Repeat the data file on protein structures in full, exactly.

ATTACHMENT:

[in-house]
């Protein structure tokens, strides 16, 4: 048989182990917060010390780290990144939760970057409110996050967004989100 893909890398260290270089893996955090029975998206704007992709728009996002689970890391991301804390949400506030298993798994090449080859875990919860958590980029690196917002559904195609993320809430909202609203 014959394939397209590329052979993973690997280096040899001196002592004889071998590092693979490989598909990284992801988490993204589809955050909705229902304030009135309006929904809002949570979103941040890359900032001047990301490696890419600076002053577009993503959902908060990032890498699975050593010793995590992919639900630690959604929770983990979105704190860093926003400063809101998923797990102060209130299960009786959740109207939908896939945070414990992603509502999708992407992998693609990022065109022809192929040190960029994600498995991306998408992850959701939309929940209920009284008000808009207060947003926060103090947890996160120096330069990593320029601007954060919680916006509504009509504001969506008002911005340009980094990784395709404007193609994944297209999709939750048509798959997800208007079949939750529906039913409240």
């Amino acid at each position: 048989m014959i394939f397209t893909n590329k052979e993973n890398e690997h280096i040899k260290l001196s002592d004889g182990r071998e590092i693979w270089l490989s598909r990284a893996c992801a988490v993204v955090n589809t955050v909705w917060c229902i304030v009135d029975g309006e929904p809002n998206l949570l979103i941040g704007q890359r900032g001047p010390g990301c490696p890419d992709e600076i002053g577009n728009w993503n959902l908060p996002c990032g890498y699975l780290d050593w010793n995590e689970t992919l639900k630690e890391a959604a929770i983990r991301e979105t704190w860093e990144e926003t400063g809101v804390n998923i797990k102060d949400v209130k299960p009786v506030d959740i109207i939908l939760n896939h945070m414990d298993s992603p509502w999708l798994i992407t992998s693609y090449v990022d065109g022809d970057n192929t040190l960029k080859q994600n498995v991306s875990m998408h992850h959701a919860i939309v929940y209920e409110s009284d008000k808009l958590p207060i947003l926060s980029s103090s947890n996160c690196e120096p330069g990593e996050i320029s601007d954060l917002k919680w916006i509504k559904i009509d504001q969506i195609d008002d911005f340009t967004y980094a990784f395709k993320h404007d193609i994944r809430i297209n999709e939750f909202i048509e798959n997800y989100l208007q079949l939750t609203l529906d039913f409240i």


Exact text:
[in-house]
């Protein structure tokens, strides 16, 4: 048989182990917060010390780290990144939760970057409110996050967004989100 893909890398260290270089893996955090029975998206704007992709728009996002689970890391991301804390949400506030298993798994090449080859875990919860958590980029690196917002559904195609993320809430909202609203 014959394939397209590329052979993973690997280096040899001196002592004889071998590092693979490989598909990284992801988490993204589809955050909705229902304030009135309006929904809002949570979103941040890359900032001047990301490696890419600076002053577009993503959902908060990032890498699975050593010793995590992919639900630690959604929770983990979105704190860093926003400063809101998923797990102060209130299960009786959740109207939908896939945070414990992603509502999708992407992998693609990022065109022809192929040190960029994600498995991306998408992850959701939309929940209920009284008000808009207060947003926060103090947890996160120096330069990593320029601007954060919680916006509504009509504001969506008002911005340009980094990784395709404007193609994944297209999709939750048509798959997800208007079949939750529906039913409240």
């Amino acid at each position: 048989m014959i394939f397209t893909n590329k052979e993973n890398e690997h280096i040899k260290l001196s002592d004889g182990r071998e590092i693979w270089l490989s598909r990284a893996c992801a988490v993204v955090n589809t955050v909705w917060c229902i304030v009135d029975g309006e929904p809002n998206l949570l979103i941040g704007q890359r900032g001047p010390g990301c490696p890419d992709e600076i002053g577009n728009w993503n959902l908060p996002c990032g890498y699975l780290d050593w010793n995590e689970t992919l639900k630690e890391a959604a929770i983990r991301e979105t704190w860093e990144e926003t400063g809101v804390n998923i797990k102060d949400v209130k299960p009786v506030d959740i109207i939908l939760n896939h945070m414990d298993s992603p509502w999708l798994i992407t992998s693609y090449v990022d065109g022809d970057n192929t040190l960029k080859q994600n498995v991306s875990m998408h992850h959701a919860i939309v929940y209920e409110s009284d008000k808009l958590p207060i947003l926060s980029s103090s947890n996160c690196e120096p330069g990593e996050i320029s601007d954060l917002k919680w916006i509504k559904i009509d504001q969506i195609d008002d911005f340009t967004y980094a990784f395709k993320h404007d193609i994944r809430i297209n999709e939750f909202i048509e798959n997800y989100l208007q079949l939750t609203l529906d039913f409240i």